When working with power saws to cut mitres, one important trick to know is the idea of complementing angles. All corners between two pieces must equal 90 degrees. Two 45 degree mitres, for instance, gives us a square corner. While a table saw bevel adjustment can cut up to a little past 45 degrees, it will not reach 60. It will reach 30, however, which is the same angle if the piece is repositioned to run the edge of the work piece through the blade vertically. For larger pieces it may be simpler to use a similar technique with a circular saw.
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Things you need
- 2-by-4 lumber
- Framing square
- C clamps
Locate the bevel adjustment wheel on the front of the table saw body, under the table. Release the wheel, by turning the small wheel in its centre counterclockwise to loosen it. Turn the wheel until the mitre gauge is aligned at 30 degrees. Turn the small locking wheel clockwise to tighten it in place. Use the height adjustment wheel on the side of the saw body to raise the blade as high as it will go.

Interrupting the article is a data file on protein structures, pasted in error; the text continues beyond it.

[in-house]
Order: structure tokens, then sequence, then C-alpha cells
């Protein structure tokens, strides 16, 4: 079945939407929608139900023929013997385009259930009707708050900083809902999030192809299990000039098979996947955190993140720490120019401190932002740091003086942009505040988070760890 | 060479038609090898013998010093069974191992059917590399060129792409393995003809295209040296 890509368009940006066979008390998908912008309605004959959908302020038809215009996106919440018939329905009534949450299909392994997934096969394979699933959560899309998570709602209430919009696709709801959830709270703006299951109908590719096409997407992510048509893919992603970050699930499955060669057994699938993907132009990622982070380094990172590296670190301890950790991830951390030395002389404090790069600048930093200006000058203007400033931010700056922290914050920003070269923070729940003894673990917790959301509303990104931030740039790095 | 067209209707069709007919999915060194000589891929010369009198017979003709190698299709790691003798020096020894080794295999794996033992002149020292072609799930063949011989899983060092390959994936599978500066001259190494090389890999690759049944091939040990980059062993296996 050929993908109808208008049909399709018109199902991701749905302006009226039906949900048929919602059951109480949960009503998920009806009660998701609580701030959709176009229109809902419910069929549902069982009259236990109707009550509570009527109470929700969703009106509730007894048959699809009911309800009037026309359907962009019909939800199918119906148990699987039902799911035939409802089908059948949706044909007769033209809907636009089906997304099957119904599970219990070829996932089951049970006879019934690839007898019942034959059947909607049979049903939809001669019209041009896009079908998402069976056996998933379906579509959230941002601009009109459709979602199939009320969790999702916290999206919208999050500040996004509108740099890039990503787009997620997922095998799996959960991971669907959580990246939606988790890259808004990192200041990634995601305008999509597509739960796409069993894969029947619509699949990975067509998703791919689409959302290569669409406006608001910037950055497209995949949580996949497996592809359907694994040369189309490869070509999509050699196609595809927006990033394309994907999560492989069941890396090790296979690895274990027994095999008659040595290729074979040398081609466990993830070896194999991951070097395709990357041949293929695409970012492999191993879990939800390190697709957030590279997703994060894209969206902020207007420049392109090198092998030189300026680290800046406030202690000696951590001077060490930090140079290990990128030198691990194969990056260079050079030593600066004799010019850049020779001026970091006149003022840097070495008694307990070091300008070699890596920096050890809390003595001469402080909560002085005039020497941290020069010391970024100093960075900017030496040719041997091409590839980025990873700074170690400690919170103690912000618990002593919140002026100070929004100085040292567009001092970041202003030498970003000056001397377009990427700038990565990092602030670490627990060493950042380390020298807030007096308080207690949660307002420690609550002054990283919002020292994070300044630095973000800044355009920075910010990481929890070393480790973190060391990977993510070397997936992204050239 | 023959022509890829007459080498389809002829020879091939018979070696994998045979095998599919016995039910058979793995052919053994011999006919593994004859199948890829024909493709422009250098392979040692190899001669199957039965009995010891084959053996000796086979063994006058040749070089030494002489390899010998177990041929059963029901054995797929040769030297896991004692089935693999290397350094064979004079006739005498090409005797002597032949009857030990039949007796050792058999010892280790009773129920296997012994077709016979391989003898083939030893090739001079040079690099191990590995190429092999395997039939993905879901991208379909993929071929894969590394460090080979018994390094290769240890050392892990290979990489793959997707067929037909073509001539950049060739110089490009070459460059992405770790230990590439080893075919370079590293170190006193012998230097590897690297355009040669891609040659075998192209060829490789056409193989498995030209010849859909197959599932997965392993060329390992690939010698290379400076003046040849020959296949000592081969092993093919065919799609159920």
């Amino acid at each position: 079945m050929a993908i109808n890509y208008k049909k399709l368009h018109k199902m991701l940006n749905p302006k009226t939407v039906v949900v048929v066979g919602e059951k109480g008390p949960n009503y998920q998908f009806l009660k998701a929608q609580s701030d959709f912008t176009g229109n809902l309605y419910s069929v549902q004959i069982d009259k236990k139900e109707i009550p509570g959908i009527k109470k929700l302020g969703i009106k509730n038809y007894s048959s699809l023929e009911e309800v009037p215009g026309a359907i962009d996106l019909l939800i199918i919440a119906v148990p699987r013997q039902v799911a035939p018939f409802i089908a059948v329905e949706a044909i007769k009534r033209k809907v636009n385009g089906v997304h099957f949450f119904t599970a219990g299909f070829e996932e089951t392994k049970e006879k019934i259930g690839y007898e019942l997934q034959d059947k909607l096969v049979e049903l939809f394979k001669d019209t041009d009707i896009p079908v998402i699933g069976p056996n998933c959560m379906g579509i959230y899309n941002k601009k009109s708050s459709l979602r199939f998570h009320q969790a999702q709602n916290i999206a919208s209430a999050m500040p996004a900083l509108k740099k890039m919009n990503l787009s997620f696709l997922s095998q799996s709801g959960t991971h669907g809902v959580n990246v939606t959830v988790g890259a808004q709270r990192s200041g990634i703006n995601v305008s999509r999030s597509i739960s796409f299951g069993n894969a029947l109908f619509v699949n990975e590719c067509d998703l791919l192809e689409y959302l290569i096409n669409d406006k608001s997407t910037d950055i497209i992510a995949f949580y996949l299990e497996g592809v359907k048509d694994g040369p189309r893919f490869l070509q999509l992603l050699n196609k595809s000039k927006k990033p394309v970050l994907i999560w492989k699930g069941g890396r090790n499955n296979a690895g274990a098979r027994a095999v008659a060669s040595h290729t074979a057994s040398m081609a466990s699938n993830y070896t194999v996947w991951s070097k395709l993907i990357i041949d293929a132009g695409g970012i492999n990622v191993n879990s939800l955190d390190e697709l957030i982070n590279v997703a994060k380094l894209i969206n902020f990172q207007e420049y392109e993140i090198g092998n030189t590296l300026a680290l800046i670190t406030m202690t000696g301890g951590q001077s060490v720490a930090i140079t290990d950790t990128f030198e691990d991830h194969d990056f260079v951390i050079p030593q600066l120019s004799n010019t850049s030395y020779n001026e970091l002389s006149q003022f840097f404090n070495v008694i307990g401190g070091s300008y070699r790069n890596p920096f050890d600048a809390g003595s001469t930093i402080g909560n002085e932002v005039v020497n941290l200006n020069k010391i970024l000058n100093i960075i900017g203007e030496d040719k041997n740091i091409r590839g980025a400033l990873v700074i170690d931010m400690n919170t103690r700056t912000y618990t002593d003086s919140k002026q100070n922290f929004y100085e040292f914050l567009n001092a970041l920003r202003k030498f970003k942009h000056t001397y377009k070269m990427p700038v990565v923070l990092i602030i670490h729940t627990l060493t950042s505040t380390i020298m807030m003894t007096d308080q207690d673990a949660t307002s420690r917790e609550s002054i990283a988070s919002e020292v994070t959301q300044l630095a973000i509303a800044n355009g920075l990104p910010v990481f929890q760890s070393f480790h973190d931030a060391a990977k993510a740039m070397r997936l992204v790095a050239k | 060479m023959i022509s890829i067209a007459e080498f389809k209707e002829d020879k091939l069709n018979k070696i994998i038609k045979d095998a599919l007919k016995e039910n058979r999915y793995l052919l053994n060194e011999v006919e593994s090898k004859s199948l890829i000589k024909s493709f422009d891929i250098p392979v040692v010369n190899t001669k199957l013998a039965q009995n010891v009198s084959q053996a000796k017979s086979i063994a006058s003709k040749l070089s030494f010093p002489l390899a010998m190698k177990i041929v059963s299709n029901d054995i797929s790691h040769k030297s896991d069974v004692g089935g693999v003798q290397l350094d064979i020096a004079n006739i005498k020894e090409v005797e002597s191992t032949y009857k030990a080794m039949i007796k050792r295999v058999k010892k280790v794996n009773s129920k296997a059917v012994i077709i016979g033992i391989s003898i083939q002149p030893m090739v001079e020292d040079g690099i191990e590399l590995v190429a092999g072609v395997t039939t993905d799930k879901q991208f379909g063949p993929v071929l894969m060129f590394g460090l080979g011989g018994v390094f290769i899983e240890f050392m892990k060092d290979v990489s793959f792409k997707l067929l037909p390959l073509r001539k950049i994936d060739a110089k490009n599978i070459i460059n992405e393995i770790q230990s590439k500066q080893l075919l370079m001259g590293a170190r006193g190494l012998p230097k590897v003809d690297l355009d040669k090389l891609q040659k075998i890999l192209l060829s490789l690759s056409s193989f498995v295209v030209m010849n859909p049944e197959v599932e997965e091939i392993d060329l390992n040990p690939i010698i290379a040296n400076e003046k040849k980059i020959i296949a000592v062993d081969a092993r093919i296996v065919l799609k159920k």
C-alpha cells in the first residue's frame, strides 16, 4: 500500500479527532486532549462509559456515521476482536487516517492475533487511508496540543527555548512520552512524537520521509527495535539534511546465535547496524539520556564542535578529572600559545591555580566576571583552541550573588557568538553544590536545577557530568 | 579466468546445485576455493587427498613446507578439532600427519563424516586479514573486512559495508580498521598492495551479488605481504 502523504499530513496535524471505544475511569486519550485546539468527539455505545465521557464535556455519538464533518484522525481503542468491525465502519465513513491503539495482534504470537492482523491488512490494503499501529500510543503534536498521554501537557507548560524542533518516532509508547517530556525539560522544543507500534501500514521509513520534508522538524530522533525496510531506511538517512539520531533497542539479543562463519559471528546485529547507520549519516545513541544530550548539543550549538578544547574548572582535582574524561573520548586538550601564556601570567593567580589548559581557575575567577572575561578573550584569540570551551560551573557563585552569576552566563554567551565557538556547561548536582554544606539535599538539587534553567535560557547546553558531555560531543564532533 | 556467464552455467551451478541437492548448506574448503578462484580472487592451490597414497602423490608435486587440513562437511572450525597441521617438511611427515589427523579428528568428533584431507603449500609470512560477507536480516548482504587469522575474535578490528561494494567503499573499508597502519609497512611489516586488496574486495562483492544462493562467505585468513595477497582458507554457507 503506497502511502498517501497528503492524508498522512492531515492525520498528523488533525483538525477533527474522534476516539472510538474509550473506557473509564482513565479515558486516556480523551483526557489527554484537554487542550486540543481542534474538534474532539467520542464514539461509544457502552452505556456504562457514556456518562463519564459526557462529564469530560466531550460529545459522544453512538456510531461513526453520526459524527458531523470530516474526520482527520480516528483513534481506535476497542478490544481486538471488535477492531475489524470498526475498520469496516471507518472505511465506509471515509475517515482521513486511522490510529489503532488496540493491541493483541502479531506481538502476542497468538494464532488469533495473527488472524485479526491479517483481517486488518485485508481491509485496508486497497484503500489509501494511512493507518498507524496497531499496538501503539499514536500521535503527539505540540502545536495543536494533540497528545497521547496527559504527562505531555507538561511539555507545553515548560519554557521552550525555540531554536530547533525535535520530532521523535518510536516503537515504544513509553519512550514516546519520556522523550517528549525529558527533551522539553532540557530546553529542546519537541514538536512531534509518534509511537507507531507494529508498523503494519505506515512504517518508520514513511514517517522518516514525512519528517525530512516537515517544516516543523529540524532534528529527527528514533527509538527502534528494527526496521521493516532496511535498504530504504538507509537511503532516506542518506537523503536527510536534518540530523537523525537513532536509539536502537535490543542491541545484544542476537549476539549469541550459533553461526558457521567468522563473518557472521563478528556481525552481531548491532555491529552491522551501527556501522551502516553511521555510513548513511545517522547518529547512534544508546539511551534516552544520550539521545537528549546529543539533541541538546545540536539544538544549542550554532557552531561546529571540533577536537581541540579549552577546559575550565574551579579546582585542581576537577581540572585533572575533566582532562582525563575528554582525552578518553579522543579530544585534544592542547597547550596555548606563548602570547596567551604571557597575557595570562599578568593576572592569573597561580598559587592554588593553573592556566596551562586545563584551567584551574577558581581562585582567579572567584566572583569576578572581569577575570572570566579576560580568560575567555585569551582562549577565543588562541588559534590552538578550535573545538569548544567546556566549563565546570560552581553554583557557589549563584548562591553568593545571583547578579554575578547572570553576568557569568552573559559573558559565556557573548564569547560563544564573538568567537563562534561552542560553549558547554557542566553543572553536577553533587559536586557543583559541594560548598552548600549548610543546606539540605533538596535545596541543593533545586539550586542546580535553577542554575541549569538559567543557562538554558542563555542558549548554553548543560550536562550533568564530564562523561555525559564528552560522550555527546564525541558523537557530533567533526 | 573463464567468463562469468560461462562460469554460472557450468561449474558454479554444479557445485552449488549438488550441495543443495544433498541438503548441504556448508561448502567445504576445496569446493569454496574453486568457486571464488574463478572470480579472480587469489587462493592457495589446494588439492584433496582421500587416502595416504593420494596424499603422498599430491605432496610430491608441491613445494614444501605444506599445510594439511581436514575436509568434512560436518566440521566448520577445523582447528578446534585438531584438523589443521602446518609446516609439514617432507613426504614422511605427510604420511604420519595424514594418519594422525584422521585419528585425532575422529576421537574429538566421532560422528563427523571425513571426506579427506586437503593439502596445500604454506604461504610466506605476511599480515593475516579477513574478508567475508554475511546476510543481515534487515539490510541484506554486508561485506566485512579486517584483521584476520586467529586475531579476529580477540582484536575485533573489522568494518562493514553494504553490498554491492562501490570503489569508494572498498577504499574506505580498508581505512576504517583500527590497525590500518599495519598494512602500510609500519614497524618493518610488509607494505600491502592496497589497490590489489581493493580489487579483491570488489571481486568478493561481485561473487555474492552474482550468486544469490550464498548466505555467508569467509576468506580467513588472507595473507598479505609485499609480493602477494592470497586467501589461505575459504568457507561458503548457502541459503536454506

Release the rip fence and slide it to the end of the table, out of the way. Screw two 2-by-4 pieces together along one long edge to form a long L-shaped piece. Lay this on your saw, with one board standing on its edge, against the base of the blade. Use a square to ensure the temporary fence is square to the edge of the saw table and clamp it in place with C clamps.
Start the saw and let the blade rub the edge off the 2-by-4 and spin up to full speed. Stand the work piece on its edge, with the face that needs to be mitred, toward the saw blade. Place the opposite face against the temporary fence, and run the board over the blade, keeping it against the fence, and pressed firmly down to the table.
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